Pro baseball back in Tucson?
Major league spring training checked out of Kino Stadium eight years ago, but this weekend a pro team from Seoul, South Korea, has been playing the Mexican League’s Tijuana Toros. Former Dodgers star Fernando Valenzuela has been in Tucson this week, practicing at Pima College with the Culiacan Tomateros, a Mexican League team owned by the star World Series left-hander of the 1980s, according to PCC athletic director Edgar Soto. The Tomateros include ex-Tucson High and Pima pitcher Jesus Castillo, 33, who has pitched for Culiacan.
Colin Montgomerie and his frosty ditch down, and that's fair
At the top of the Cologuard Classic are 30 or 40 golfers who made so much money in their PGA Tour days that prize money no longer drives them. On Friday, Colin Montgomerie shot a snowman — an 8 — on the 18th hole, twice hitting the ball in the water. He did not sign his scorecard, was disqualified and, apparently, left town. There is no cut; last place in the Cologuard Classic is paid $948. So it was nothing for a man like Monty to cut short his stay in Tucson and travel to Newport Beach, California, for the PGA Tour Champions’ Toshiba Classic this week.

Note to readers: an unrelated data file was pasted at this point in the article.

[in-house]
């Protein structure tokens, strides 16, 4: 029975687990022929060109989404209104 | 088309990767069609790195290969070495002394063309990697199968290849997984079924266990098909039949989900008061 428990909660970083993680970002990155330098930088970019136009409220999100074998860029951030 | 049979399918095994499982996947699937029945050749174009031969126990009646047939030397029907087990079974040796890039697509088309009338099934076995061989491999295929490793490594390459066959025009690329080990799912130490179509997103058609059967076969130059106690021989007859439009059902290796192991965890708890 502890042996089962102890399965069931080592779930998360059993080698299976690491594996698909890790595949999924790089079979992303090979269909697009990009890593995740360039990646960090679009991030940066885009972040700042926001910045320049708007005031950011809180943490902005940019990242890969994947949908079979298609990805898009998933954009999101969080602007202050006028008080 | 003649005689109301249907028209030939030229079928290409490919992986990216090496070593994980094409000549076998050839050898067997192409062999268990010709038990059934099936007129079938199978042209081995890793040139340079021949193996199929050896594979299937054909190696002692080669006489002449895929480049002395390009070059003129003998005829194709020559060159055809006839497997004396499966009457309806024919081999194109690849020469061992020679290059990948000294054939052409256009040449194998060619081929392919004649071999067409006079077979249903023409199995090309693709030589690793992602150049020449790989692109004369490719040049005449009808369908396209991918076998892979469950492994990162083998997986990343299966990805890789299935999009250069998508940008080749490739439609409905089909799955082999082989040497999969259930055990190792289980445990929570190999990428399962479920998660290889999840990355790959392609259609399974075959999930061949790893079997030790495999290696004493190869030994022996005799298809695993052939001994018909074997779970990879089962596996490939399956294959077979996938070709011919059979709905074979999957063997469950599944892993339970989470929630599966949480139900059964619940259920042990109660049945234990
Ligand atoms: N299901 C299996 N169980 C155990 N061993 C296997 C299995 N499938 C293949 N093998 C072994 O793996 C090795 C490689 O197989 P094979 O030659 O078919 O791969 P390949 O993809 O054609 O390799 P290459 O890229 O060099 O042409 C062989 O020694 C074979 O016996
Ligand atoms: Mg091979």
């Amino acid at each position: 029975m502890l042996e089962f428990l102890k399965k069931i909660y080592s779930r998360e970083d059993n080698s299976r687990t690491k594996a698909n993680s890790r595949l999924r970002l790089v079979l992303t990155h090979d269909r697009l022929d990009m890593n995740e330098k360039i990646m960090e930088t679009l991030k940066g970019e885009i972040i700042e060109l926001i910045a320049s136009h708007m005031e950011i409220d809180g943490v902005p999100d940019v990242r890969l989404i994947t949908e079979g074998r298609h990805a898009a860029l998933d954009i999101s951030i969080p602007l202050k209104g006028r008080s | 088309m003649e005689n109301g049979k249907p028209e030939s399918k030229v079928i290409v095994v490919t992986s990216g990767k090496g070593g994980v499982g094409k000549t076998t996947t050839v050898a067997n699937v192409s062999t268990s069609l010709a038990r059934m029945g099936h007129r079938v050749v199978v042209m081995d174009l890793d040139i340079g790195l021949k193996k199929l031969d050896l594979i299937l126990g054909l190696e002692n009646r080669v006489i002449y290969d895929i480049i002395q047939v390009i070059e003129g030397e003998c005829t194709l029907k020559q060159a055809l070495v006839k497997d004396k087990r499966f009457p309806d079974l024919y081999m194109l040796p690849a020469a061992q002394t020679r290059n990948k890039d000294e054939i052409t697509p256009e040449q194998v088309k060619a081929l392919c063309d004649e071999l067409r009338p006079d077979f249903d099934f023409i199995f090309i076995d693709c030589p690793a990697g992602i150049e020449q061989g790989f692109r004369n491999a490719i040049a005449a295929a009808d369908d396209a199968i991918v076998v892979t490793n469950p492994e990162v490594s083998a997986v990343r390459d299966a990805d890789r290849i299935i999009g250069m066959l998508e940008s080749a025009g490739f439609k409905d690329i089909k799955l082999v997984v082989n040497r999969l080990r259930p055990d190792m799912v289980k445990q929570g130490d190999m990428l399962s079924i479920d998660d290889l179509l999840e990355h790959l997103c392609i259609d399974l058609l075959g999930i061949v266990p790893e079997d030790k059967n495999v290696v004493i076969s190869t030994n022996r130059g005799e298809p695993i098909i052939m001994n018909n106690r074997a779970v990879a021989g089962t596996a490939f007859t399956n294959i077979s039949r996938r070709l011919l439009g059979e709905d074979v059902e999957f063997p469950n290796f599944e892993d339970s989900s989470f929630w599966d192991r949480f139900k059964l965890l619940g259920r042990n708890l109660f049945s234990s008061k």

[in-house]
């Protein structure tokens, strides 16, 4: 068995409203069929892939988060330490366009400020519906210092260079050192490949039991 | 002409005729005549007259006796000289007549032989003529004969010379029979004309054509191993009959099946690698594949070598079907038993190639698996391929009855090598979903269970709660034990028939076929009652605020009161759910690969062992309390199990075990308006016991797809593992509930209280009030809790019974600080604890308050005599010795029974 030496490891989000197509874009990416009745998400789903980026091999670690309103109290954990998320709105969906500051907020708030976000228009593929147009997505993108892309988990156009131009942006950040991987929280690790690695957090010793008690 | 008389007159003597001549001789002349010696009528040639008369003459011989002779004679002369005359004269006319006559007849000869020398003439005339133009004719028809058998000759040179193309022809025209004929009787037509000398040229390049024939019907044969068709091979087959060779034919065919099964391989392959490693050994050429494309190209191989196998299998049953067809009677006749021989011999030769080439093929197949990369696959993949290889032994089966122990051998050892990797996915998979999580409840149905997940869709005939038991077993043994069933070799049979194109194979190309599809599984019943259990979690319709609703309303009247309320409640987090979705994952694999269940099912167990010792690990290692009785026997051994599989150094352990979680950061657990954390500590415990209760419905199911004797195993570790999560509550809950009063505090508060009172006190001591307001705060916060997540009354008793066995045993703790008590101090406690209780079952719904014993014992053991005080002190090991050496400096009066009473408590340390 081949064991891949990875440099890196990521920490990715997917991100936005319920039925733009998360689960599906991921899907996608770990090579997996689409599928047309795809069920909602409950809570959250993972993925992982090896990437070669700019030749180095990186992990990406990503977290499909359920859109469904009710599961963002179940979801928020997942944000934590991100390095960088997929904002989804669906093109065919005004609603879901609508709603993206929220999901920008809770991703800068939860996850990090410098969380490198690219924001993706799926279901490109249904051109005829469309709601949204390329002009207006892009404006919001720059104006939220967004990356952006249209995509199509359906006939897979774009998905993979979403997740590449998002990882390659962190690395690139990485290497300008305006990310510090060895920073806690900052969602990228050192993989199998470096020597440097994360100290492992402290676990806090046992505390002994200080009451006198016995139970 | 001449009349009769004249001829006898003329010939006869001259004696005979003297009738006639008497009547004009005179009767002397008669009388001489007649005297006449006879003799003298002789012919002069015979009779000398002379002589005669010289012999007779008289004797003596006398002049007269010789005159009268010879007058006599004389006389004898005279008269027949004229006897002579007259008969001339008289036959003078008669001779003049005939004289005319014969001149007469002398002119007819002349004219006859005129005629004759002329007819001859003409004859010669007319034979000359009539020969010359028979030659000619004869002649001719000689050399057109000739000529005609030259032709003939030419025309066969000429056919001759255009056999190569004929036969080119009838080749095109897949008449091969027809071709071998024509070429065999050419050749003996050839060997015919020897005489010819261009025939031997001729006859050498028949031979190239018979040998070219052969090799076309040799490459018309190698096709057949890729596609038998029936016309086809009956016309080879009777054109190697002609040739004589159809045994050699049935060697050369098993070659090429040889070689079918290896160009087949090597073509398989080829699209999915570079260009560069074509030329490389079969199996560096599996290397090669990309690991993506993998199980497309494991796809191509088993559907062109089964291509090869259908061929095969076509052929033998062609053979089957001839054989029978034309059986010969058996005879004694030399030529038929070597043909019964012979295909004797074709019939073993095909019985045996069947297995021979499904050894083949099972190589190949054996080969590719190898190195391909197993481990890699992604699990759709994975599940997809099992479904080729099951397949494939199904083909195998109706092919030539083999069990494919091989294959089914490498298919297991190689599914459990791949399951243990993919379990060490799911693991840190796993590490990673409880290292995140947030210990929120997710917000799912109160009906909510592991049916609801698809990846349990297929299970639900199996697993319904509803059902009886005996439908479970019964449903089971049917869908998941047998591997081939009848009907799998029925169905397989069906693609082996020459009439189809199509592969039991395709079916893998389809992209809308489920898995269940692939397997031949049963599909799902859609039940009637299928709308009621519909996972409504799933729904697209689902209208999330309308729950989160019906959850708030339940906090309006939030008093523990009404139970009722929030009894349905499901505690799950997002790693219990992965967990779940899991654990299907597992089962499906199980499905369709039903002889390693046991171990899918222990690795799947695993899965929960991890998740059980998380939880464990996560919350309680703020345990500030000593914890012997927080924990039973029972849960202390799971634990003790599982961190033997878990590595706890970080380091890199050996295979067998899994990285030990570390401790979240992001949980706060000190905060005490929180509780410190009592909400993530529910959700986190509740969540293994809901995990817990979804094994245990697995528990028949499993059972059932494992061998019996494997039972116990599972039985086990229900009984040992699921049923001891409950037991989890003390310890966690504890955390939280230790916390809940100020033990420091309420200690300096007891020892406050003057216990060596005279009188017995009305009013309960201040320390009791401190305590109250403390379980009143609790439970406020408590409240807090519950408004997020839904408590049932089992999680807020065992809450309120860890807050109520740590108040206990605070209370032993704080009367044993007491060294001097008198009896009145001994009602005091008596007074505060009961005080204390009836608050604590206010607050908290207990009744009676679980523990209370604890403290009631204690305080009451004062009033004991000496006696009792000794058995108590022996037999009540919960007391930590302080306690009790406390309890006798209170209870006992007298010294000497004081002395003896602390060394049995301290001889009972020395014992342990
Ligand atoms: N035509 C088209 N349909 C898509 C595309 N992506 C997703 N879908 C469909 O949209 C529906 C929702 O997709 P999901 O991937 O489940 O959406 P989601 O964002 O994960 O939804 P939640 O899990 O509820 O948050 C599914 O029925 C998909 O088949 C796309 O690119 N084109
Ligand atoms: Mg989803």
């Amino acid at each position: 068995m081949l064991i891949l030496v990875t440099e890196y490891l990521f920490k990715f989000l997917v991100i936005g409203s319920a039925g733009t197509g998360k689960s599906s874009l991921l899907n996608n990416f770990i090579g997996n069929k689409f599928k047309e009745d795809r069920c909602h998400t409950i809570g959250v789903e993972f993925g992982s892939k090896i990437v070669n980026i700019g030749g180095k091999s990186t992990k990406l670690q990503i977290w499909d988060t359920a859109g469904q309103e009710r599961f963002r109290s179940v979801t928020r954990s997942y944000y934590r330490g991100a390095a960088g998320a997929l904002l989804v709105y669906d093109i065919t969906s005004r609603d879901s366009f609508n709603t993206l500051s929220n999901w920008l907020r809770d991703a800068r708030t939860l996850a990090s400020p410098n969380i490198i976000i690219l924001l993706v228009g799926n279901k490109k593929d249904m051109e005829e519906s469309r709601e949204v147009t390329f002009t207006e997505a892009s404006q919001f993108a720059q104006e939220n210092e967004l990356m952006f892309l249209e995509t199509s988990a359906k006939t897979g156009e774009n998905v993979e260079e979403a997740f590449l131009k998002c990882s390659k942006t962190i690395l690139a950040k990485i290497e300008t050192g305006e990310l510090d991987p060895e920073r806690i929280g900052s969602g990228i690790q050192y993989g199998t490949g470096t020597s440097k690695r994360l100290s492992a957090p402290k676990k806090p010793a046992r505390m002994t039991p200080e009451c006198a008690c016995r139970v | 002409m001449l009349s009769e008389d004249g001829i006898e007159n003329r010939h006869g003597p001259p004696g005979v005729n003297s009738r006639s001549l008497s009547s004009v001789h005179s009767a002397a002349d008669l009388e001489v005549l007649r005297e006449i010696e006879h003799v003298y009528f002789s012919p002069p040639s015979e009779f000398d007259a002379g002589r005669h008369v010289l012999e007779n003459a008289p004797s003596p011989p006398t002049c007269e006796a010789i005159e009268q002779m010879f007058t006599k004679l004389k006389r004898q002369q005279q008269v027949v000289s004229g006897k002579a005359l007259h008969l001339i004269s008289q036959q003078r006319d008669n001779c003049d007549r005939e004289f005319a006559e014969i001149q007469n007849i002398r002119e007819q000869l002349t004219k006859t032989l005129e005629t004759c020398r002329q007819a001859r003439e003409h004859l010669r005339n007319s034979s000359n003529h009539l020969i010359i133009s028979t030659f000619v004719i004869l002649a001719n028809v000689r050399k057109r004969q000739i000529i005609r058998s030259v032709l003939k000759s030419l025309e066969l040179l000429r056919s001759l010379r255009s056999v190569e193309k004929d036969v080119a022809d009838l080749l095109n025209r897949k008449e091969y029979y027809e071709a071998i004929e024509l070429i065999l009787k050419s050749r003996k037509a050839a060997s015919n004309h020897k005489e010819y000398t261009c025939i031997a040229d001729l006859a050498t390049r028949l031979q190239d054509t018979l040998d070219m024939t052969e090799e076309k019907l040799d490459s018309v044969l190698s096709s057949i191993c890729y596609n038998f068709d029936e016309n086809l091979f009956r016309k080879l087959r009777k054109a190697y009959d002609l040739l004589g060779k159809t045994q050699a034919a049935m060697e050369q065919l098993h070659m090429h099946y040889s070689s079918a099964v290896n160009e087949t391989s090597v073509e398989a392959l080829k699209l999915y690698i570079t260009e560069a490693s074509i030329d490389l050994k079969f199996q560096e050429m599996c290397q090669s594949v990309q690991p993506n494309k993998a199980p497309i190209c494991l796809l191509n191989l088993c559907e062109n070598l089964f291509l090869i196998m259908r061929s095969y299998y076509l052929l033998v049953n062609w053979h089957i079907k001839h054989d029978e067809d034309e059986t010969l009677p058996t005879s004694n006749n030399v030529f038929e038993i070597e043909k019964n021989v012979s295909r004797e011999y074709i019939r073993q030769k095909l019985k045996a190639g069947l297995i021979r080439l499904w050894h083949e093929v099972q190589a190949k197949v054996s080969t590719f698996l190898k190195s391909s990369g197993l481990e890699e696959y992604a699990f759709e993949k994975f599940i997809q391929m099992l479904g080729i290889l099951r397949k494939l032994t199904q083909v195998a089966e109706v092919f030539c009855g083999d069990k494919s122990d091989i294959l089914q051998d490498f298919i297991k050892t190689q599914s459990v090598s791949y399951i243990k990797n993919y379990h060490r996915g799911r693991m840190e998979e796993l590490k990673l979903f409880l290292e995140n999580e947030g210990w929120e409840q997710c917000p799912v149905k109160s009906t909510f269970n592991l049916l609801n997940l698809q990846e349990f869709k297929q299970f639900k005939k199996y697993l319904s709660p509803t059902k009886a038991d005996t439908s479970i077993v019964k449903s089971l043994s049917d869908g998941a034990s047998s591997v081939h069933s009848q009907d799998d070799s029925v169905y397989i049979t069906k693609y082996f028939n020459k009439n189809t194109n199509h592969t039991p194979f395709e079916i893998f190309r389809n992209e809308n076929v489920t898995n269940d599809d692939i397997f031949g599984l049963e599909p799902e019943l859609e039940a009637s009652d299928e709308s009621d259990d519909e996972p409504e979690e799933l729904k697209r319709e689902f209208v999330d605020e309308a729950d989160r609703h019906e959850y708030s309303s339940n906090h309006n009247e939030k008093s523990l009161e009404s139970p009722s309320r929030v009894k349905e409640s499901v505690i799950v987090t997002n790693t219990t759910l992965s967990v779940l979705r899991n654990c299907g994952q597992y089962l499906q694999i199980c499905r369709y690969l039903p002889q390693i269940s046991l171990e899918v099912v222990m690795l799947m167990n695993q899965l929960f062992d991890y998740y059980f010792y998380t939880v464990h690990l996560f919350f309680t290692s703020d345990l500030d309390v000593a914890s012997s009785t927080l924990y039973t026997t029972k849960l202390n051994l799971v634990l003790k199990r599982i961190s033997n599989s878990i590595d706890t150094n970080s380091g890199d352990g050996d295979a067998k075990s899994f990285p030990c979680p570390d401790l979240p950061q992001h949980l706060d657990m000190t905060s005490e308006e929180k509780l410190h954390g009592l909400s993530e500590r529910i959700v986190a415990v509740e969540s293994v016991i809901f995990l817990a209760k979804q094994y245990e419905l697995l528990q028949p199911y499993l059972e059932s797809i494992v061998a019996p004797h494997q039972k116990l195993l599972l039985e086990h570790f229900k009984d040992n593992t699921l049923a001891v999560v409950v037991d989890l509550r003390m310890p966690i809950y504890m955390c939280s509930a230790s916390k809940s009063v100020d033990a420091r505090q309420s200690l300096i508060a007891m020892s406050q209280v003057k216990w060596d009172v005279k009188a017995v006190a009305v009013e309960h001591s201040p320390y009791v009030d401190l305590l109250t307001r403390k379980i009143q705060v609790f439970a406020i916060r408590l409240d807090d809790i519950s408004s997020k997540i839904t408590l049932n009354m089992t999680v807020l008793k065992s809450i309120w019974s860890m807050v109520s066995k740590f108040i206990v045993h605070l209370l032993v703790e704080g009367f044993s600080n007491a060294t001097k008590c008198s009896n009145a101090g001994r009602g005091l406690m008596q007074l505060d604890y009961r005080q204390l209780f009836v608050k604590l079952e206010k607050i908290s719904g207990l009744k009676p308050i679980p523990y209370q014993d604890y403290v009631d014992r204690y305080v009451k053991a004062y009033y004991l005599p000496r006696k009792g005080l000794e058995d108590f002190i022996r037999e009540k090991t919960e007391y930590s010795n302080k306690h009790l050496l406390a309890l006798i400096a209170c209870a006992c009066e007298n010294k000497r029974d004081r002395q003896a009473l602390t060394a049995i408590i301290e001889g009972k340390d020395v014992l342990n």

Sahuaro grad Carrie Gerlach Cecil part of NFL Combine festivities
Sahuaro High School grad Carrie Gerlach Cecil, who is married to Arizona Hall of Fame football player Chuck Cecil, is working at the NFL Combine this weekend. She speaks to the prospective draftees about communications, social and digital media and crisis management. In the sports industry, she has become one of the most sought-after sports media speakers in the country. In recent months, Cecil has been hired by the NCAA Convention, NFL Players Association, the American Football Coaches Association and by such athletic departments as Wake Forest and Western Illinois. Impressive.
Tucson's chances in the Calder Cup playoffs get some help